Thursday, October 04, 2007

We’re now told that people in the know in Washington were expecting it, and that Eisenhower’s military people welcomed it, specifically because they wanted to spy on the Russians from space, and now the Russians could hardly object when the U.S. sent a satellite over their country. No doubt some also saw it as an opportunity to intensify Cold War fears. We've also learned (according to a recent AP report, )that the military potential for their rockets was far more important to Soviet leaders than starting the Space Age.

Those fears were already in the air, and had been for most of the decade. So as I sat there in the pool of light surrounded by darkness, listening to the grim monotone from above, I opened my brown notebook and wrote about what had just happened. I still have that notebook:

"The Russians, Conquerors of Space. Oct.4, 1957. I have just heard some news which will affect my whole future. Russia has just successfully launched the first man-made satellite into space…How did the Russians do it? Out of their own ingenuity? Did they get information from a spy in America? A traitor? All the work our scientists and top brains did, what for? Will the Russians take advantage of this and use it to start a war?"

I was eleven years old. So was Bill Clinton and George W. Bush. Steven Speilberg would turn 11 in a couple of months. George Lucas was 13.

Sputnik changed our lives, in some ways encouraging our dreams of the future, but also introduced a new dose of fear. (Clearly, Cold War paranoia was already in the air.) It gave us more (and more obviously useless) ‘duck and cover’ drills, and it started a national furor over our education, parodied for our generation by the Firesign Theatre pitting Communist Martyrs High School against More Science High. It also led to the National Defense Education Act, which provided loans for college, which is how many of us got there.

But there was also real basis for alarm. Although the U.S. had exploded the first true hydrogen bomb in 1952, it was too large and fragile for a weapon. The bomb the Soviets designed and exploded the next year was not as powerful, but it was already a weapon. The U.S. soon had created usable hydrogen bombs, but the Soviets had a brief advantage which had shaken the military establishment.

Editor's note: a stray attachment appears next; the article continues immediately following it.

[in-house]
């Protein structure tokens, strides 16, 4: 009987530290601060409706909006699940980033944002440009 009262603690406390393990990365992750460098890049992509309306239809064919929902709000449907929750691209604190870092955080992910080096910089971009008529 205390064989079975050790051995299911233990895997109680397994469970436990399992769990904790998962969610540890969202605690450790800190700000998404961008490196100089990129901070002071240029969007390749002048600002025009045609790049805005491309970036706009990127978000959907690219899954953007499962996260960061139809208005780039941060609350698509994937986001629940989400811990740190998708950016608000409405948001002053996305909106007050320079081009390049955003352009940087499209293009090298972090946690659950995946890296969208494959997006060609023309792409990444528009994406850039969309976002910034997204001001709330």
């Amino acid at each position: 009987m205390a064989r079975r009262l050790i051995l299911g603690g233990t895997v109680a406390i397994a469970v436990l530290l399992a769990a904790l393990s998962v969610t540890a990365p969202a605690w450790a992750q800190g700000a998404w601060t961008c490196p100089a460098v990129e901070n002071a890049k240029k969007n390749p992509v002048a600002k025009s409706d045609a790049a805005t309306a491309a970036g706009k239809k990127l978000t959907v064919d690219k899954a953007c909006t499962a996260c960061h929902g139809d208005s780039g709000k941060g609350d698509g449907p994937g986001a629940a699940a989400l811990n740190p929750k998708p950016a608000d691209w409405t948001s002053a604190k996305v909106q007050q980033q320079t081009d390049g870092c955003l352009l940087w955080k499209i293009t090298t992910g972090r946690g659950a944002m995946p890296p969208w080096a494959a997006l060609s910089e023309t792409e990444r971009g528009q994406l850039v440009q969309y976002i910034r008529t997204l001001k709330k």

Now it seemed the Soviets had leapt ahead and were a much greater threat. Until then, an attack on the U.S. or Russia could be conducted only by using bombers. Although the U.S. was rapidly developing guided missiles, Sputnik (and especially the bigger Sputnik II launched a month later) proved the Soviets had built missiles capable of reaching the U.S. and delivering atomic bombs. Sputnik itself was beeping over America to remind them.Missiles were much more of a threat--they were faster than bombers and harder to detect.

Airplanes could be shot down, but not guided missiles. They didn't have to be particularly accurate, because hydrogen bombs were so powerful they didn’t have to be delivered to precise targets. To destroy New York or Moscow might require as many as 24 atomic bombs. The first hydrogen bombs were each as powerful as a thousand Hiroshima bombs. New York could be destroyed by one of them, which would also produce radiation lethal to the population of Washington, D.C., and would contaminate most of the Northeast, into Canada. The "lethal zone" in H-bomb tests in the Pacific after the Bravo test proved so powerful was equal to 20% of the continental United States.

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